For anyone who has attended a South by Southwest (SXSW) conference, certain adjectives come to mind—inspirational, spontaneous, and fun being three common descriptors. For two weeks each March, the gravitational centers of music, film, and emerging technology shift over Austin, Texas, as the intellectual leadership of each industry gather from around the world. The result is something akin to an experiment in controlled chaos.
“What we hear with SXSW each year over and over is about serendipitous meetings you couldn’t have anywhere else,” said Chris Sonnier who is the Program Coordinator for SXSW Eco, a new conference set to launch its second iteration this October 3-5. According to Sonnier, the ethos of the sustainability movement is ingrained in the DNA of the SXSW employees, and that is what has led the company to create a conference that caters to the sustainability community.
As most of this site’s readership will know, sustainability has emerged over the past two decades as one of the most influential and rapidly-evolving social and political movements. Whole-systems and lifecycle analysis have become pervasive in everything from corporate supply chain management to urban planning. Part of the impetus for the diffusion of sustainable thinking is the growing consciousness regarding human impact on the environment—a trend captured eloquently by Dr. Raymond Orbach from UT-Austin’s Energy Institute. An arguably more important part has been an explosion of innovation in sustainability-oriented technologies that drive down firms’ cost of doing business while simultaneously yielding environmental and health benefits.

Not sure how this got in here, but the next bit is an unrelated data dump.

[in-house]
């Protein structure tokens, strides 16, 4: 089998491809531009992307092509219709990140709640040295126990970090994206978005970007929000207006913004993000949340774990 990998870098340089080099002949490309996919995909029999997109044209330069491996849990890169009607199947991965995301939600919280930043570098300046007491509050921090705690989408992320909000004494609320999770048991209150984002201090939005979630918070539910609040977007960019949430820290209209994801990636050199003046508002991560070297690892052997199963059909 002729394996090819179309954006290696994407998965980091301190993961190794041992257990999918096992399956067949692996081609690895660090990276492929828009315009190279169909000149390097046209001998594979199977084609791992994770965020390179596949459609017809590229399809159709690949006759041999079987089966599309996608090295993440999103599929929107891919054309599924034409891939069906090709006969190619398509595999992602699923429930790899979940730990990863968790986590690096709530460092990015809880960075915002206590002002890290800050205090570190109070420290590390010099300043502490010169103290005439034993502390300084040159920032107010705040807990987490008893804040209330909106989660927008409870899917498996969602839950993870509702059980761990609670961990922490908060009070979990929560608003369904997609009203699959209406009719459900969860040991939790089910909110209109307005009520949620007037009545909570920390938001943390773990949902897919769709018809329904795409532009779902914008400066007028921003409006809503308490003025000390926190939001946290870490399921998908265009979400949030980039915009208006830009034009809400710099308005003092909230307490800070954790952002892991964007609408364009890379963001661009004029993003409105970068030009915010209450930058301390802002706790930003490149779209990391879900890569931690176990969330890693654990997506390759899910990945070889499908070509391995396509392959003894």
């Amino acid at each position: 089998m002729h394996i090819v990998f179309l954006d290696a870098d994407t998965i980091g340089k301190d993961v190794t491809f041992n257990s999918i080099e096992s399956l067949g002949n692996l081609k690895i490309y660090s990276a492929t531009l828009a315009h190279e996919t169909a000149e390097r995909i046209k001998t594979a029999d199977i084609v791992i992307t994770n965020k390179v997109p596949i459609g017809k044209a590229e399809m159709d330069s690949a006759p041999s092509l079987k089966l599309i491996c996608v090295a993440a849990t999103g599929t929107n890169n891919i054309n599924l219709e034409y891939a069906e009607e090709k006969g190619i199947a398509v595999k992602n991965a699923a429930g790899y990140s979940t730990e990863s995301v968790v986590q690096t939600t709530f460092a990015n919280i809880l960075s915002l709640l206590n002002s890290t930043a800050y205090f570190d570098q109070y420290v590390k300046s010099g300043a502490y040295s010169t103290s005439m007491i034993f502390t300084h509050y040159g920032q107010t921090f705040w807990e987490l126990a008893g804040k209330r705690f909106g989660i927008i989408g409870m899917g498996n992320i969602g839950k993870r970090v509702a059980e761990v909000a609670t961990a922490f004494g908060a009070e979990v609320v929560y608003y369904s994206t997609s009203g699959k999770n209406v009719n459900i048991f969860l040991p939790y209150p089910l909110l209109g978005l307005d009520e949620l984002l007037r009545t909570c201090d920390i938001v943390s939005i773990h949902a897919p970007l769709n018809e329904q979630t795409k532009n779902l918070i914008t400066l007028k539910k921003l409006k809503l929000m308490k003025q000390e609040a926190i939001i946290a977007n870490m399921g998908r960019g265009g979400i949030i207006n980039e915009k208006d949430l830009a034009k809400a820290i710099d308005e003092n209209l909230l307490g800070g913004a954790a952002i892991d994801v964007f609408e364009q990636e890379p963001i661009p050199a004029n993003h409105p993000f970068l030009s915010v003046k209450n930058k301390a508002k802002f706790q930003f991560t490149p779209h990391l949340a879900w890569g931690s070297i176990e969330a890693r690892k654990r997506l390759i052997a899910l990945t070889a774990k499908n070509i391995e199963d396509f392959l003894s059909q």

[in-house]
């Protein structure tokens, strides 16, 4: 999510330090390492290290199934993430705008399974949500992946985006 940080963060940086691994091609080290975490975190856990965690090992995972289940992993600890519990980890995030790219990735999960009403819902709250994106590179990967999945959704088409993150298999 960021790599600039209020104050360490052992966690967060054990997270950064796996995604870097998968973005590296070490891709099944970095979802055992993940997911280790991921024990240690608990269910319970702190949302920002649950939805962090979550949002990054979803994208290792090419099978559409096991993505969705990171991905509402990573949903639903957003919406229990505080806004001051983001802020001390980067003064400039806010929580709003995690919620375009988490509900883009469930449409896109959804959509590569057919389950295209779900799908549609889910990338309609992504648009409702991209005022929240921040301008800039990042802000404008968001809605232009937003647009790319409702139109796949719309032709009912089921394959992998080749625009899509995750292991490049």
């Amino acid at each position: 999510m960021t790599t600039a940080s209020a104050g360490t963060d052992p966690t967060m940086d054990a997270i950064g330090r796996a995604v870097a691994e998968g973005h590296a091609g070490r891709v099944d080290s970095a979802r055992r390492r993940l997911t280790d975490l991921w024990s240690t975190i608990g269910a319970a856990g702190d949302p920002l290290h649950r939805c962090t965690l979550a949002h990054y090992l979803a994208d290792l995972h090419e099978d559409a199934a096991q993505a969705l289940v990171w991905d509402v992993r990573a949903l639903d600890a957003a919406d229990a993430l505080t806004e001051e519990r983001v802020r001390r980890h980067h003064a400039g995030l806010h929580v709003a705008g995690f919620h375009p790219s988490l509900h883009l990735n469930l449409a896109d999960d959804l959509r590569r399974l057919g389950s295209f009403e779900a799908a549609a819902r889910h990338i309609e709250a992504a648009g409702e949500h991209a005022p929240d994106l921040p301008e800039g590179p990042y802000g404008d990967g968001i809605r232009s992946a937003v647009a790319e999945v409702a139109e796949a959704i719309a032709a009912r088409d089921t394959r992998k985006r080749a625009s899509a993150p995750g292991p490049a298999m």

The strength—but also challenge—of the sustainability movement stems from the diversity of its constituents. It’s in bridging the gaps between historically-disconnected communities that Sonnier sees a role for SXSW Eco.
“What we are best at is convening diverse communities. There are some issues that can’t be decoupled—energy and water for example. We’re focused on having a full conversation about sustainability that leads to actions and solutions,” Sonnier said.
In many ways, SXSW is a newcomer in the world of sustainability. When asked whether this posed challenges to the company’s ability to convene the movement’s various stakeholders, Sonnier replied that their position as an outsider in fact gives them one unique advantage.
“We’re not an authoritative body; we’re a cultural body with a mission to provide the best possible conference to the community. This allows us to be unbiased, adaptable, and move quickly to best serve the community.”
Some of the more intriguing elements of this year’s program are included in the conference list of special events, which boasts items such as a U.S. Department of Energy-sponsored Hackathon to develop usable tools for energy use decision-making, and an “NGO Toolkit” workshop to create software tools for nongovernmental organizations that improve crisis response capability. Even for participants without any special skills, the conference offers various ways to get hands-on, such as the AMD-sponsored effort to clean up Austin’s historic Waller Creek.
Above all, Sonnier hopes participants will have fun.
“This can sometimes be a daunting topic, one that deals with matters of life and death. But we’re also creating a very fun event where like-minded individuals can interact.”
Triplepundit will have ongoing coverage of SXSW Eco when the conference convenes October 3-6 at the AT&T Conference Center. Contact us for information about discount tickets.